Welcome to Plan | Prepare!

Welcome to Plan | Prepare.  We’re glad you found us.  We hope you’re ready to plan and prepare to survive a disaster.

If you don’t think you need a disaster preparedness plan, you’re probably in the wrong place.  If your plan is to wait for the Red Cross or FEMA to arrive, you’re probably in the wrong place.  If you’re like Blanche DuBuois, from A Streetcar Named Desire, and you’re depending on the kindness of strangers … you may have come to the right place.

No one from Plan | Prepare is likely to show up on your doorstep with a goodie basket after you’ve experienced a disaster – then again, maybe someone will – but they are likely to provide you with experience and expertise from their own preparations.

Feel free to take a look around.  Feel free to make comments.  Feel free to sign up to be notified by e-mail when new articles are posted.  Feel free to plan and prepare.

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The Bug-out Bag, Foundation of Preparedness?

If you found yourself here on Plan | Prepare, you’re probably familiar with the venerable bug-out bag (BOB).  You may call it a Get Out of Dodge (GOOD) bag or a 72 Hour bag or some other moniker, but a rose by any other name smells … like stale food and mothballs.

The BOB, Foundation of Preparedness

If you’re not familiar with the BOB, it’s a bag, often a backpack, filled with supplies intended to assist its carrier in his or her attempt to survive for a period of approximately 72 hours.  The bug-out and get out of Dodge names come from the intent that the bag support an individual who must leave his or her residence and rely on the bag’s contents until they reach a safe location.  To bug-out is to leave quickly … or get the [bleep] out of Dodge.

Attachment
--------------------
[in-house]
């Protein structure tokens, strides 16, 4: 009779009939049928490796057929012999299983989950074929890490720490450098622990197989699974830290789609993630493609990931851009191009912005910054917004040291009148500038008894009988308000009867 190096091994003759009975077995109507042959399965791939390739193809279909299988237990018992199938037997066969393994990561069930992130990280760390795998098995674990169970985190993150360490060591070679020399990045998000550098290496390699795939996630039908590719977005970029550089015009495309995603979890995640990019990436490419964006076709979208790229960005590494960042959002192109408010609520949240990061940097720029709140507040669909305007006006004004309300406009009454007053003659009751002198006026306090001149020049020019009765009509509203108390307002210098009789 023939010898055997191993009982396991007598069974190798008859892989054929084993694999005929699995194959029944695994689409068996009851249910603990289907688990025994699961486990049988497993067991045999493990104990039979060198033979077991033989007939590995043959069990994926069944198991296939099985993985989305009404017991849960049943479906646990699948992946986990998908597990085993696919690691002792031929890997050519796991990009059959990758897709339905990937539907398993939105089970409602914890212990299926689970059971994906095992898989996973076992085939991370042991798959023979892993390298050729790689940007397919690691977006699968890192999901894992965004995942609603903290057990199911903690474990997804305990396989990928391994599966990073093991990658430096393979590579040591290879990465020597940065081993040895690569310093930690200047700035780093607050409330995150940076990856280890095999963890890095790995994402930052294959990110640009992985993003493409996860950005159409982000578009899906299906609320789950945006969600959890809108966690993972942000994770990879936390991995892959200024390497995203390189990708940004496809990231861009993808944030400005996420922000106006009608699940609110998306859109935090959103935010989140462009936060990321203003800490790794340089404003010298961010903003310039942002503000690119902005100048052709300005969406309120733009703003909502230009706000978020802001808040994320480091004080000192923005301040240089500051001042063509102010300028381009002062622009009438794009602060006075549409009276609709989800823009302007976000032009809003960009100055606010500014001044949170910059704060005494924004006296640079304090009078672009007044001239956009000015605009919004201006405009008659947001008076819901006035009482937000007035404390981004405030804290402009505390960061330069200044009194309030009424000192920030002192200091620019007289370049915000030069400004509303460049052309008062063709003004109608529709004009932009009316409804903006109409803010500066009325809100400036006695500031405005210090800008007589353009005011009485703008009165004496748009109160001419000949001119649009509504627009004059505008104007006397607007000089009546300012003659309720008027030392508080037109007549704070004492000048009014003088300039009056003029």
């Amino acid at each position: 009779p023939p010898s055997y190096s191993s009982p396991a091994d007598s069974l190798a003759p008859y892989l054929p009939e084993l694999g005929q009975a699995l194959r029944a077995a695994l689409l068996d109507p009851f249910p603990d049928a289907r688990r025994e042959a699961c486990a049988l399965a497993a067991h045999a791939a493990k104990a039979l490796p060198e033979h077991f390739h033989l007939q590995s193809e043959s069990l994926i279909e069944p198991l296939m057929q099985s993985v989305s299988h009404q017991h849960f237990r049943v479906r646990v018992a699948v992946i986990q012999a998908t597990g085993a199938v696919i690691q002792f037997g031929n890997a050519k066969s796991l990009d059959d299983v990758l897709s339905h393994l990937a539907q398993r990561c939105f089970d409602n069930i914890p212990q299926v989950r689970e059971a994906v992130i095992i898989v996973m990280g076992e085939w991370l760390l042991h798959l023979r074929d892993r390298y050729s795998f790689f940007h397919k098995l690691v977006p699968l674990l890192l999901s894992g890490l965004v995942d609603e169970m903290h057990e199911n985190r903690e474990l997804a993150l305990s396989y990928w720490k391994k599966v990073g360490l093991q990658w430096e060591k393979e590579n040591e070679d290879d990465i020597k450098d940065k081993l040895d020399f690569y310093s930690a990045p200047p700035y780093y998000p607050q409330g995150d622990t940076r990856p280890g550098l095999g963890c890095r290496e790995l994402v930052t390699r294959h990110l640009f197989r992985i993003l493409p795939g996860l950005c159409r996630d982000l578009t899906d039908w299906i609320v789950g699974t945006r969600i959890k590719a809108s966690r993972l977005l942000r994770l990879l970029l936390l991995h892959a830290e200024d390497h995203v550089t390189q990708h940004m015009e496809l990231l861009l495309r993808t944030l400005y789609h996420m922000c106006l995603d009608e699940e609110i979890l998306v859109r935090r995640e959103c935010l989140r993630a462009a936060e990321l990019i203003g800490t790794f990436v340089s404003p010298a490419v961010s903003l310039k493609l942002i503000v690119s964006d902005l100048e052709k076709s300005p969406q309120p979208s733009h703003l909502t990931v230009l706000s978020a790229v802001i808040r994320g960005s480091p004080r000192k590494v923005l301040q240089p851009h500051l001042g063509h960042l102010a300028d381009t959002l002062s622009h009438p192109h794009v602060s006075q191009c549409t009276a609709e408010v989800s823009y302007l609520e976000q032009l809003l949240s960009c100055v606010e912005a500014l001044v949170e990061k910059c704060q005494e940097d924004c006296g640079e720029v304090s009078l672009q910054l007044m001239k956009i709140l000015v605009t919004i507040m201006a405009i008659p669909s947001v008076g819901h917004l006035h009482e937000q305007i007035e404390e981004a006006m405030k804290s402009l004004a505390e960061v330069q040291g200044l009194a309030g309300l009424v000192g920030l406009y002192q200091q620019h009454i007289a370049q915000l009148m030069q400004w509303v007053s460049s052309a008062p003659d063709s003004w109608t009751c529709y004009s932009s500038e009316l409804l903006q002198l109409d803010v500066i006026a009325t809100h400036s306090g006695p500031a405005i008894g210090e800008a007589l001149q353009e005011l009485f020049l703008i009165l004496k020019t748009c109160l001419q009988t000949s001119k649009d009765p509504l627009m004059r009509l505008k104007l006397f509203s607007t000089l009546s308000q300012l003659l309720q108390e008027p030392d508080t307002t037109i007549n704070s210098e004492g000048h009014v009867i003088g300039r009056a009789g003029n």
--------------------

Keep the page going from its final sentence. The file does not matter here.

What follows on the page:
Now that you know, for sure, what a BOB is, I want to discuss whether or not the BOB is truly the foundation of preparedness.  In other words, should you put together a BOB before you make any other preparations for emergencies or disasters?

To help answer that question, let’s go back to The Rule of Threes.  What does the Rule of Threes teach us?  It gives us a basis for planning and preparation.  It gives us an order for preparation.  It helps us establish priorities.

If, then, our priorities for preparation are air, shelter, water, food and hope (in that order) and we agree that medical care over-arches all of those priorities, then why not assemble our preparations in an easy-to-carry “container” like a backpack or messenger bag?  Personally, I can’t think of a reason – other than expense – not to do so.

Let’s talk about expense for a moment.  I’ve seen BOB’s that probably cost $5.00 and I’ve seen BOB’s that probably cost closer to $500.00.  In my opinion, you do not need an expensive bag to have a functional bag.  In all likelihood, you could go down to your local Goodwill or Disabled Vets store and find a perfectly serviceable BOB.  Military surplus ALICE packs, like the one pictured, will work just fine and are easy on the budget.  It might not have a high-end manufacturer’s logo on it, but that label isn’t going to help you survive.  It might have a stain on it or have a few frayed edges, but that shouldn’t stop you from using it.  It must be serviceable.  It must be functional.  Ideally, it will be comfortable.  After all, you may end up carrying it quite some distance in a worst-case scenario.  Spending more money on your bag will not necessarily improve its serviceability, functionality or comfort.